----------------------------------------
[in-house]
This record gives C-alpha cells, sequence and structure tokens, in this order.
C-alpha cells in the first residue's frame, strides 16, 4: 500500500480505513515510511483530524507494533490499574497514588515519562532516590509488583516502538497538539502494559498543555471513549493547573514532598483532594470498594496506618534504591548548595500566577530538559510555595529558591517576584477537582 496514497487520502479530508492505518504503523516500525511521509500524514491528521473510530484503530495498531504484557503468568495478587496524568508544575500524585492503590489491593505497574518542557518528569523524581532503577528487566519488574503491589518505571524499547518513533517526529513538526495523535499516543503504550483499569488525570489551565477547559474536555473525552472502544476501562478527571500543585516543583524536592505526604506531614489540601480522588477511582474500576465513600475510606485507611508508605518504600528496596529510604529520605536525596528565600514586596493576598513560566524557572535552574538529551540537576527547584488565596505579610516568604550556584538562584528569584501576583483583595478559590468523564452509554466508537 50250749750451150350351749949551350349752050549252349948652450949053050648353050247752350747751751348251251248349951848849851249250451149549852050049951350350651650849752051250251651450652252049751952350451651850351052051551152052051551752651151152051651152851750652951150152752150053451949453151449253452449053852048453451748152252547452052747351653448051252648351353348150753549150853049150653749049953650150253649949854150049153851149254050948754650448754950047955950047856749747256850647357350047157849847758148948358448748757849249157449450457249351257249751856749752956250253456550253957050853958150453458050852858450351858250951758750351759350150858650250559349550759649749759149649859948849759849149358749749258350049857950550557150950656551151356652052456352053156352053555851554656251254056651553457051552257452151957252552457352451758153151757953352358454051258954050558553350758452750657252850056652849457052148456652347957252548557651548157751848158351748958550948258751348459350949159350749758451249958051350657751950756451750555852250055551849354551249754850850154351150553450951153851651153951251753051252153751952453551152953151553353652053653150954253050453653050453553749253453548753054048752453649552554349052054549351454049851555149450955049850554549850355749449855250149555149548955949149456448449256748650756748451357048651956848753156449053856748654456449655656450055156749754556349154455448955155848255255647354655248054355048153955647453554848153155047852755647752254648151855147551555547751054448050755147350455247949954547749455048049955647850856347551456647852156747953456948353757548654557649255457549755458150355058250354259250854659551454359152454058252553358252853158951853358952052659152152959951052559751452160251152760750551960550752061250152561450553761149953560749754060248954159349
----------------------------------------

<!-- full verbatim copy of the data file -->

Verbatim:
[in-house]
This record gives C-alpha cells, sequence and structure tokens, in this order.
C-alpha cells in the first residue's frame, strides 16, 4: 500500500480505513515510511483530524507494533490499574497514588515519562532516590509488583516502538497538539502494559498543555471513549493547573514532598483532594470498594496506618534504591548548595500566577530538559510555595529558591517576584477537582 496514497487520502479530508492505518504503523516500525511521509500524514491528521473510530484503530495498531504484557503468568495478587496524568508544575500524585492503590489491593505497574518542557518528569523524581532503577528487566519488574503491589518505571524499547518513533517526529513538526495523535499516543503504550483499569488525570489551565477547559474536555473525552472502544476501562478527571500543585516543583524536592505526604506531614489540601480522588477511582474500576465513600475510606485507611508508605518504600528496596529510604529520605536525596528565600514586596493576598513560566524557572535552574538529551540537576527547584488565596505579610516568604550556584538562584528569584501576583483583595478559590468523564452509554466508537 50250749750451150350351749949551350349752050549252349948652450949053050648353050247752350747751751348251251248349951848849851249250451149549852050049951350350651650849752051250251651450652252049751952350451651850351052051551152052051551752651151152051651152851750652951150152752150053451949453151449253452449053852048453451748152252547452052747351653448051252648351353348150753549150853049150653749049953650150253649949854150049153851149254050948754650448754950047955950047856749747256850647357350047157849847758148948358448748757849249157449450457249351257249751856749752956250253456550253957050853958150453458050852858450351858250951758750351759350150858650250559349550759649749759149649859948849759849149358749749258350049857950550557150950656551151356652052456352053156352053555851554656251254056651553457051552257452151957252552457352451758153151757953352358454051258954050558553350758452750657252850056652849457052148456652347957252548557651548157751848158351748958550948258751348459350949159350749758451249958051350657751950756451750555852250055551849354551249754850850154351150553450951153851651153951251753051252153751952453551152953151553353652053653150954253050453653050453553749253453548753054048752453649552554349052054549351454049851555149450955049850554549850355749449855250149555149548955949149456448449256748650756748451357048651956848753156449053856748654456449655656450055156749754556349154455448955155848255255647354655248054355048153955647453554848153155047852755647752254648151855147551555547751054448050755147350455247949954547749455048049955647850856347551456647852156747953456948353757548654557649255457549755458150355058250354259250854659551454359152454058252553358252853158951853358952052659152152959951052559751452160251152760750551960550752061250152561450553761149953560749754060248954159349